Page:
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The Problems With Dentures

Dentures can be a suitable way to replace the look and function of your natural teeth, but they come with some major problems. Fortunately, there are several superior alternatives available to people with missing teeth in the modern era – but what makes dentures so problematic in the first place?

Alternatives to Dentures

Let’s start by introducing some of the superior alternatives to traditional dentures. One option is securing a bridge, which serves as a permanent way to bridge the gap between the other existing teeth in your mouth. If you’re missing multiple teeth, this may not be an available option for you. Implanting a bridge generally requires grinding down your surrounding teeth so the bridge can be attached to them.

An even better option for many people is a dental implant. Dental implants are designed to be a permanent replacement for your missing teeth. In this procedure, an oral surgeon will permanently implant a post in your jawbone, which then serves as the foundation for a complete artificial tooth. This artificial tooth is designed to look and feel just like your natural teeth, so you and the people around you shouldn’t notice any difference. 

You can also brush and floss your dental implants just as you would normal teeth, with no additional maintenance required. Dental implants are a widely available tooth replacement option; you can find dental implants in Richmond and most other major cities in the United States.

Problems With Dentures

Comparably, dentures do have some advantages. They tend to be less expensive than other tooth replacement options. They don’t require a permanent change to your mouth. And because they come in both full and partial varieties, they’re available as an option to almost anyone with any number of missing teeth.

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However, there are several problems with this tooth replacement option:

  •       The need for multiple procedures. Before you can have full or partial dentures, you’ll need to undergo multiple procedures. Your dentist will work with you to take full scans of your mouth so the dentures can be constructed properly. While these procedures aren’t particularly invasive, they can be annoying and uncomfortable.
  •       Removal and care. Dentures do require ongoing care. In most cases, you’ll need to take them out of your mouth periodically to clean and maintain them. For many people, this is a time consuming and frustrating chore.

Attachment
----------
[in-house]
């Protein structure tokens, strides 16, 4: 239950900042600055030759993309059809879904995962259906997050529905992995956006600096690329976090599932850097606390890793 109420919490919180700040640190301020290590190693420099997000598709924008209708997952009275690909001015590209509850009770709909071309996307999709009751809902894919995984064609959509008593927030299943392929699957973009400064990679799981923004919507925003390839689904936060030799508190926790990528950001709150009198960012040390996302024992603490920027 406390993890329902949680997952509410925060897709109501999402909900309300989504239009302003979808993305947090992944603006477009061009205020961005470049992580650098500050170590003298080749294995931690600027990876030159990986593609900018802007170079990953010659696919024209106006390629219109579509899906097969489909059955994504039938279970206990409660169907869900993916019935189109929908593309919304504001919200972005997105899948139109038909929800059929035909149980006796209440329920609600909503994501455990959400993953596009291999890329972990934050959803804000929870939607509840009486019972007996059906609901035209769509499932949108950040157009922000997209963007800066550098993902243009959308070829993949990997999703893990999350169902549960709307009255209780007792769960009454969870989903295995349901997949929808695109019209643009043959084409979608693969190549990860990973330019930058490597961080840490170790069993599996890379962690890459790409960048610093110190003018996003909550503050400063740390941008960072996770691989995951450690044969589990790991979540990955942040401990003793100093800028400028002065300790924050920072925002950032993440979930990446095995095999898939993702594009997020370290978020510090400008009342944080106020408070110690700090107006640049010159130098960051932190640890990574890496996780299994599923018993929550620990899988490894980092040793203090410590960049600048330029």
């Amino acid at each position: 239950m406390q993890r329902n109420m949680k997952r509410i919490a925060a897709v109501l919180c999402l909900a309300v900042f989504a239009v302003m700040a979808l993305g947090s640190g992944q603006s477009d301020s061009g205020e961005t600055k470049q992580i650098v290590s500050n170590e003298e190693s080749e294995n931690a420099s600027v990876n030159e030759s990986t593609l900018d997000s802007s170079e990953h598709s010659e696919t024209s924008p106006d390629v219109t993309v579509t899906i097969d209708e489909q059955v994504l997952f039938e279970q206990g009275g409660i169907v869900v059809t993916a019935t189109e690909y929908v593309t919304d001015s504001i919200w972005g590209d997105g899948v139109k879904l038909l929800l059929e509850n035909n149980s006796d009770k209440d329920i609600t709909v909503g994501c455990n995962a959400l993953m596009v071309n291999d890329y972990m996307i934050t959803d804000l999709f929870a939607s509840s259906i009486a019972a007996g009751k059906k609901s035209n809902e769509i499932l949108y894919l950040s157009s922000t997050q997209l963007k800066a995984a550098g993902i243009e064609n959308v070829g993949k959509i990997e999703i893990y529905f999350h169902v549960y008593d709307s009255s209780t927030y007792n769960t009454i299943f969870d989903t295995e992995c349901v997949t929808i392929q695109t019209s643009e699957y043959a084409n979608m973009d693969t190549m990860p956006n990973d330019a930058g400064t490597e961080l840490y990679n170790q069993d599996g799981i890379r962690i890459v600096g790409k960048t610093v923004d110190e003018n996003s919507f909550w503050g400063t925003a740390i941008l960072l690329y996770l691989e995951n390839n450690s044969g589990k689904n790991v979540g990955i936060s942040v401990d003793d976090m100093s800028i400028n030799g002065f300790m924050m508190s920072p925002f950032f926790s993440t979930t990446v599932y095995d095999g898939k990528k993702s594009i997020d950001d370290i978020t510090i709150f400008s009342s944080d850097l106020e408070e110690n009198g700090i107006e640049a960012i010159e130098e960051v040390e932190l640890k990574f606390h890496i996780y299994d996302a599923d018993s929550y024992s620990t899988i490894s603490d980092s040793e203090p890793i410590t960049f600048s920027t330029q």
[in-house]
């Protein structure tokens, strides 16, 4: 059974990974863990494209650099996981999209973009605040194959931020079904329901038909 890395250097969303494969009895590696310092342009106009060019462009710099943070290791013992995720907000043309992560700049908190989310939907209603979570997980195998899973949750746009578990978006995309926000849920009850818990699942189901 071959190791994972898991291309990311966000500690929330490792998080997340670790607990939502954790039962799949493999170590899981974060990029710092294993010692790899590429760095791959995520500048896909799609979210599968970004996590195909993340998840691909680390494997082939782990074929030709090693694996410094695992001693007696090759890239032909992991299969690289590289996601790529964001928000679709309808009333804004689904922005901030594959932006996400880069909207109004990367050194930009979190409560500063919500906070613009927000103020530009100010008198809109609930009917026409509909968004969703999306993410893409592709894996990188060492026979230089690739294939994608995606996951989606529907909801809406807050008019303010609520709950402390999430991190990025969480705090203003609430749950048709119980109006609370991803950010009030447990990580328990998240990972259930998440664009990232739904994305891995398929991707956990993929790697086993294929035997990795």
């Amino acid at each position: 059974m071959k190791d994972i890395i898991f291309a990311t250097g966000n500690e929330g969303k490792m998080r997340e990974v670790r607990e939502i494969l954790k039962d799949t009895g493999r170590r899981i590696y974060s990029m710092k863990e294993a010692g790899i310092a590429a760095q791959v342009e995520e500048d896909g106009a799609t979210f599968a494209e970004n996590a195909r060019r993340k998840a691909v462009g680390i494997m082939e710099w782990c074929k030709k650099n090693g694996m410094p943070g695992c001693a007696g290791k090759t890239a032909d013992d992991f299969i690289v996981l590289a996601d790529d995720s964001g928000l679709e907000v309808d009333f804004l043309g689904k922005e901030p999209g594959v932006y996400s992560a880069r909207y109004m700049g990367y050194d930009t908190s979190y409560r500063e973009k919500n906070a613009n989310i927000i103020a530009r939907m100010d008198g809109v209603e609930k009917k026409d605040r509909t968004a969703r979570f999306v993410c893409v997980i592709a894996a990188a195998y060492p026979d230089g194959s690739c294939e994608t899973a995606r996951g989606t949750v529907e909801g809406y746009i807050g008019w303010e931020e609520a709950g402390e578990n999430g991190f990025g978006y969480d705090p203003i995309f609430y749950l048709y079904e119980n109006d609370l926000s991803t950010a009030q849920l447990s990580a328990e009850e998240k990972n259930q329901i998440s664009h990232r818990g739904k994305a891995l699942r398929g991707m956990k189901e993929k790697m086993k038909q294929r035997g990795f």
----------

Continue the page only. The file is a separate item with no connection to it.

•       Look and feel. Most people can tell you that dentures don’t look or feel like natural teeth. Some people hate the way they feel in their mouth – and it’s even worse if you don’t have a perfect fit.
  •       Chewing difficulties. While dentures can mostly restore your chewing to normal, you’ll have to be cautious to avoid certain types of food. Hard foods, sticky foods, and some tough meats can cause damage to your dentures if you aren’t careful.
  •       Personal discomfort. Dentures can sometimes make clicking noises or feel uncomfortable in your mouth. This subjective experience is different for everyone; some people tolerate it with no grievances.
  •       Eventual replacements. No matter how well you take care of your dentures, they’re going to wear down and need replacing eventually. In this way, dentures aren’t truly a permanent solution.
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Which Tooth Replacement Option Is Best for You?

Should you get dental implants instead of dentures? Or are dentures truly the best option for you?

These steps can help you make the right decision:

  •       Analyze your budget. If you have dental insurance, it may cover some or all of these procedures, either partially or in full. Once you understand what your dental insurance does and doesn’t cover, you’ll be in a much better position to plan for this decision financially. How much are you willing to spend? And how much will each procedure cost you?
  •       Consider your priorities. Next, think about your priorities. Are you just trying to replace your teeth as inexpensively and conveniently as possible? Or are you interested in restoring your mouth to its previous capabilities? How important are aesthetics? How much cleaning and maintenance are you willing to do?
  •       Talk to your dentist. This is a tough decision, so it’s a good idea to talk to your dentist about it. Which option do they feel is best for your unique situation?

Nobody wants to lose a tooth in adulthood, but if you end up with missing teeth, it’s important to find some option to replace them – not just for aesthetics, but also for your own oral health. While dentures have been a primary option for many decades, they come with some massive downsides. If you want to see the best possible results, consider some of the alternatives, including dental implants, which are about as close as you can get to fully restoring your natural teeth.

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